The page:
Saint Teresa of Calcutta—considered one of the greatest humanitarians of the 20th Century—received the Nobel Peace Prize in 1979.
In 1946 Mother Teresa petitioned the Catholic Church to let her leave the convent to which she’d been assigned, to work among the poor in the slums of Calcutta—a new congregation which become known as “the Missionaries of Charity,” just the beginning of her work among the poorest of the poor in India.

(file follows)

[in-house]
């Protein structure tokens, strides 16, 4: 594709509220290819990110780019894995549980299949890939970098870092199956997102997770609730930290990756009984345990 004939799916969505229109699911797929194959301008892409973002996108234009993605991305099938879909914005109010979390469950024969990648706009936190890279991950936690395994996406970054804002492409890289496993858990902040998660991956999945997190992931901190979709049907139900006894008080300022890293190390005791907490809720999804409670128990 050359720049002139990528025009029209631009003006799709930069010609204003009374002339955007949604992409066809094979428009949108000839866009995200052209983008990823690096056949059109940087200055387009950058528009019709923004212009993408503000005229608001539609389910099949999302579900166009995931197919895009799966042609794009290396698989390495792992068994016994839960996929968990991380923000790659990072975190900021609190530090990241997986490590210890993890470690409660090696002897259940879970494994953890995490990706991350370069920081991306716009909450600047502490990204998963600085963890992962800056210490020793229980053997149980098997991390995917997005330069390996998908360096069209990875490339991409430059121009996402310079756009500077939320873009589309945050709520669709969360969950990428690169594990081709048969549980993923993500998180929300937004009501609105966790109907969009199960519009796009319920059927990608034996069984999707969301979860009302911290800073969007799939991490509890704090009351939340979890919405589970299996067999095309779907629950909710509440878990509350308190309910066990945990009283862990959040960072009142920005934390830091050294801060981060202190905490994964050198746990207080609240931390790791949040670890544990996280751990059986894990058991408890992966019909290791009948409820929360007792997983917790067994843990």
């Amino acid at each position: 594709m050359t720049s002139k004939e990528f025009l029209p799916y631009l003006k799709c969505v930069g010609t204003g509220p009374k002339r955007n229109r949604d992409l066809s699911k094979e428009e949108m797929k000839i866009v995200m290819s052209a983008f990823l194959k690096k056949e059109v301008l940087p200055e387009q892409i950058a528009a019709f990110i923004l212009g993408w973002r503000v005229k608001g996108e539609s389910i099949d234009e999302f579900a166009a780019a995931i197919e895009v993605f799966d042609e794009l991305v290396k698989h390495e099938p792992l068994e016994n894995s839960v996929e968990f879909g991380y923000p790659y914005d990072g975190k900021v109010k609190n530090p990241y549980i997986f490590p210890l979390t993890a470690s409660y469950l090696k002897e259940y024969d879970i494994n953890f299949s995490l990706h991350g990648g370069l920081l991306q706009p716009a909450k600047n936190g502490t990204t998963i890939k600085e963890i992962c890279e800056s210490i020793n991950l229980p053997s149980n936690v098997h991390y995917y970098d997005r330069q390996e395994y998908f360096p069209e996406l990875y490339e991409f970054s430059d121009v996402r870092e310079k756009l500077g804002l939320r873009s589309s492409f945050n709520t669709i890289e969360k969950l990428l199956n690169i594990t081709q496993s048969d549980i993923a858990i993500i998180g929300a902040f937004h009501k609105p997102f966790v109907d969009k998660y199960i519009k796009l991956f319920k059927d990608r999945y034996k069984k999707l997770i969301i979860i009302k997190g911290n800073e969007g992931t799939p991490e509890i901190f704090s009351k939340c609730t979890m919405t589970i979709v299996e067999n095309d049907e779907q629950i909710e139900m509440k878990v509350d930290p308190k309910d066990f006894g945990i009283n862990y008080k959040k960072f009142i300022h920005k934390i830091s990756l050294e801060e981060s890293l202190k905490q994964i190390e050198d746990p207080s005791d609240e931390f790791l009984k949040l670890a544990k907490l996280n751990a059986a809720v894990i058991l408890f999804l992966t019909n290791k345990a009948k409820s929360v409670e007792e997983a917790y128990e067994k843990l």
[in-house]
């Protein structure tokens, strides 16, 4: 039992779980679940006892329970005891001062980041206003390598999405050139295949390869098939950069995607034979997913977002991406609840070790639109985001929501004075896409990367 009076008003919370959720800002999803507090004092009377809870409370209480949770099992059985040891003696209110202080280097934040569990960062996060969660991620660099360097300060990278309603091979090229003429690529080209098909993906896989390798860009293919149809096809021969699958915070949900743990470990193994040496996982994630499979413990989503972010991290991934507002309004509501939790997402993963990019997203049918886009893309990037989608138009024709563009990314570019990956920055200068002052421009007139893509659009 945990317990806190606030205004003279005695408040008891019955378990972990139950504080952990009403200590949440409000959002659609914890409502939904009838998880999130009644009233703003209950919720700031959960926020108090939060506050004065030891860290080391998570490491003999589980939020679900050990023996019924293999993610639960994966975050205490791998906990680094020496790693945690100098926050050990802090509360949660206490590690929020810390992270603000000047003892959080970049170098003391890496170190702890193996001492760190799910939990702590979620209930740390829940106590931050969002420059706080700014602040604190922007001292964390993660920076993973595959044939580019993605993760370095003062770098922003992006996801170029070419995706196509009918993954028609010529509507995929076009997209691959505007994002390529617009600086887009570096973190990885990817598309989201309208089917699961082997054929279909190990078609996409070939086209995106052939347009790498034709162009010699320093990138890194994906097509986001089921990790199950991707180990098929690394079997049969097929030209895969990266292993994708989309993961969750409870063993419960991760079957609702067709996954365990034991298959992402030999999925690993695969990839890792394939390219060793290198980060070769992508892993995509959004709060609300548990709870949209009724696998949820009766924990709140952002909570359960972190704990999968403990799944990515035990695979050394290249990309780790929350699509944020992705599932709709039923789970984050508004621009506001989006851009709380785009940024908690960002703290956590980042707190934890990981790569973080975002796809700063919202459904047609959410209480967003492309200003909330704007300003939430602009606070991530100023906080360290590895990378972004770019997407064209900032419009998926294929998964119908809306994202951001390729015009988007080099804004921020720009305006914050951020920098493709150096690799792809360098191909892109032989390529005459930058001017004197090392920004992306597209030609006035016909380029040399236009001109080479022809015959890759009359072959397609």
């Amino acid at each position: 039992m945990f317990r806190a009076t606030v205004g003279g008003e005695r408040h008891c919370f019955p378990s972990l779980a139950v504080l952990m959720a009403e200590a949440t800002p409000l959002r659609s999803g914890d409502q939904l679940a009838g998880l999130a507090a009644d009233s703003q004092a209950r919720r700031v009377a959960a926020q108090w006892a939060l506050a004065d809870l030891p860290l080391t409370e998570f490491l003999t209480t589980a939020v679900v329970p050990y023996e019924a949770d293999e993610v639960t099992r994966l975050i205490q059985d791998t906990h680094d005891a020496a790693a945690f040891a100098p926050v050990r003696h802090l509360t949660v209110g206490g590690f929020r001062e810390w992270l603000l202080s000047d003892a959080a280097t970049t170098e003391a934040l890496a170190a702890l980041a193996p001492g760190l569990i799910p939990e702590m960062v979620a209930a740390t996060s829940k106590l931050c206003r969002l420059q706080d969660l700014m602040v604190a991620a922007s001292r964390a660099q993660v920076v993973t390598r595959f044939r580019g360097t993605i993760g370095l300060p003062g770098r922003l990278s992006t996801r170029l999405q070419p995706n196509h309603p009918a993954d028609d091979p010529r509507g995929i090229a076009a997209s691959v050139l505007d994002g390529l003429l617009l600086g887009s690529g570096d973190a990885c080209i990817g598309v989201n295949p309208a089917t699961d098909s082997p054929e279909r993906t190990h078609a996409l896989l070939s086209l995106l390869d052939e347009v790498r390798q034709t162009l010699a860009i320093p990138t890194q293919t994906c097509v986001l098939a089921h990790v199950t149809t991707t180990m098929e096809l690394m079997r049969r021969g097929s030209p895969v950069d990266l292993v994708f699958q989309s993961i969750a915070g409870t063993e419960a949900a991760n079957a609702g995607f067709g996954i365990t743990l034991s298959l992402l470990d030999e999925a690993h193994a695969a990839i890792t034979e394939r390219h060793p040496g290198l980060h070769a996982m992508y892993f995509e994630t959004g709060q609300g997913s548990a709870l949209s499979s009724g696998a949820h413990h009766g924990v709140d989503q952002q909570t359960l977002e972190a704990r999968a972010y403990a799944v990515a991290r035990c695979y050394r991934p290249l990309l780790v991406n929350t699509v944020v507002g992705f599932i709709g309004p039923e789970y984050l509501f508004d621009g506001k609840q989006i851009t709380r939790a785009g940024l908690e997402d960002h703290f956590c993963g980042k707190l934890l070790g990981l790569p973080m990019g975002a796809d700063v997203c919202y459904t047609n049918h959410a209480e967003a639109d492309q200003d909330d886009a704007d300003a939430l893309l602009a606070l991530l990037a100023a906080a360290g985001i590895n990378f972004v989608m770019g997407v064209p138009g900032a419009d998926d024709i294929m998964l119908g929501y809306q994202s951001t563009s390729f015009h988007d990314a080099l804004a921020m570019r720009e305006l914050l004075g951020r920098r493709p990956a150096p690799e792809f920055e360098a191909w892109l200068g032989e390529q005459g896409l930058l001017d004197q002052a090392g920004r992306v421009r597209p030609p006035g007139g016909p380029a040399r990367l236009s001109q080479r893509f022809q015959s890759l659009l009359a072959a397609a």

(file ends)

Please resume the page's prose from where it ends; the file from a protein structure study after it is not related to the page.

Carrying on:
At her death in 1997 there were more than 4,500 Missionaries of Charity, and hundreds of missions in more than 100 countries.
Mother Teresa wrote about her philosophy of charity. Quoting Matthew 25, she said, “Christ said ‘I was hungry and you gave me food.’ He was hungry not only for bread but for the understanding of being loved of being known. . .”